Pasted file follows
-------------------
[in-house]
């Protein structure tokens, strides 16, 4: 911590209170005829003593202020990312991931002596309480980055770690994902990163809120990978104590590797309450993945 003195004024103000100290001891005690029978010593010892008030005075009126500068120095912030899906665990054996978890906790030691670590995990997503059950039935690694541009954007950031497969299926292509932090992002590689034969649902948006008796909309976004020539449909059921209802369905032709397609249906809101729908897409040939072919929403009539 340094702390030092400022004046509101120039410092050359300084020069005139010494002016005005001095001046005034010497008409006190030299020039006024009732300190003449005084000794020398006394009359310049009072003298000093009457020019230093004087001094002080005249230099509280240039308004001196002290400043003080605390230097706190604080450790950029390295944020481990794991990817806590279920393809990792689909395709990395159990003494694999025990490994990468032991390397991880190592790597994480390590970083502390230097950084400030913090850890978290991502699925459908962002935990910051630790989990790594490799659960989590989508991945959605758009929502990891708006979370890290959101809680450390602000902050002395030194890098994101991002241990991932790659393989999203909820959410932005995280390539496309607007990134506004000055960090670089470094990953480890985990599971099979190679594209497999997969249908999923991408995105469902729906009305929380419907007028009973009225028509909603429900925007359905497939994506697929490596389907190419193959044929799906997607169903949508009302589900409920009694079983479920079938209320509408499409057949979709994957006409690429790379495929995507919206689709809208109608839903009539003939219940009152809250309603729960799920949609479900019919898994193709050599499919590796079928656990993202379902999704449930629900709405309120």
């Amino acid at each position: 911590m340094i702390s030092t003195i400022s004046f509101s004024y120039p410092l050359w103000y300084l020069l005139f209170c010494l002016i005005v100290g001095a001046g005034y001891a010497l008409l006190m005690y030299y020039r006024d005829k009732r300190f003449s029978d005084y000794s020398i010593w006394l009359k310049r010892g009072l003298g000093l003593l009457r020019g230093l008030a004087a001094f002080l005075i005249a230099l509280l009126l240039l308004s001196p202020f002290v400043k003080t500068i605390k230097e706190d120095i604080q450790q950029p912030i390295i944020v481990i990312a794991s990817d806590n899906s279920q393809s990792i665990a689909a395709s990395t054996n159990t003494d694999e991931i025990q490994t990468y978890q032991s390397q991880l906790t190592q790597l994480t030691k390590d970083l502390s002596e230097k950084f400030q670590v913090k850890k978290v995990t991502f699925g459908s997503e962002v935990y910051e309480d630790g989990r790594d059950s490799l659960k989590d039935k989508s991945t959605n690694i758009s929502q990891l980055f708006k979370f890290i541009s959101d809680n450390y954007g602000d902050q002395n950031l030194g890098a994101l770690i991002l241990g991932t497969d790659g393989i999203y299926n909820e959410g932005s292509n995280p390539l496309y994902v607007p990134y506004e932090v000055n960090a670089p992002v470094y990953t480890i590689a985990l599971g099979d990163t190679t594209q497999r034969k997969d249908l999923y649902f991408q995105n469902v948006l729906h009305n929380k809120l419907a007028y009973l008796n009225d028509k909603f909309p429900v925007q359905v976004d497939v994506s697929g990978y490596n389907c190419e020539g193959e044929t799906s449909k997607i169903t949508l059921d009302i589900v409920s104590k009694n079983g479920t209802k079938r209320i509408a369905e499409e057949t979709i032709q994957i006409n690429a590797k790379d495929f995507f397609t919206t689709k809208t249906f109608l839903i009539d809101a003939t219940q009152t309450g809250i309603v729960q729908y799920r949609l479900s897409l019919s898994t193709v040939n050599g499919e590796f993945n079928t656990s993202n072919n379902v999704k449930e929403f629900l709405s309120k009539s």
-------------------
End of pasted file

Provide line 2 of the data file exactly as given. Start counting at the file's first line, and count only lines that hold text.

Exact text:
């Protein structure tokens, strides 16, 4: 911590209170005829003593202020990312991931002596309480980055770690994902990163809120990978104590590797309450993945 003195004024103000100290001891005690029978010593010892008030005075009126500068120095912030899906665990054996978890906790030691670590995990997503059950039935690694541009954007950031497969299926292509932090992002590689034969649902948006008796909309976004020539449909059921209802369905032709397609249906809101729908897409040939072919929403009539 340094702390030092400022004046509101120039410092050359300084020069005139010494002016005005001095001046005034010497008409006190030299020039006024009732300190003449005084000794020398006394009359310049009072003298000093009457020019230093004087001094002080005249230099509280240039308004001196002290400043003080605390230097706190604080450790950029390295944020481990794991990817806590279920393809990792689909395709990395159990003494694999025990490994990468032991390397991880190592790597994480390590970083502390230097950084400030913090850890978290991502699925459908962002935990910051630790989990790594490799659960989590989508991945959605758009929502990891708006979370890290959101809680450390602000902050002395030194890098994101991002241990991932790659393989999203909820959410932005995280390539496309607007990134506004000055960090670089470094990953480890985990599971099979190679594209497999997969249908999923991408995105469902729906009305929380419907007028009973009225028509909603429900925007359905497939994506697929490596389907190419193959044929799906997607169903949508009302589900409920009694079983479920079938209320509408499409057949979709994957006409690429790379495929995507919206689709809208109608839903009539003939219940009152809250309603729960799920949609479900019919898994193709050599499919590796079928656990993202379902999704449930629900709405309120």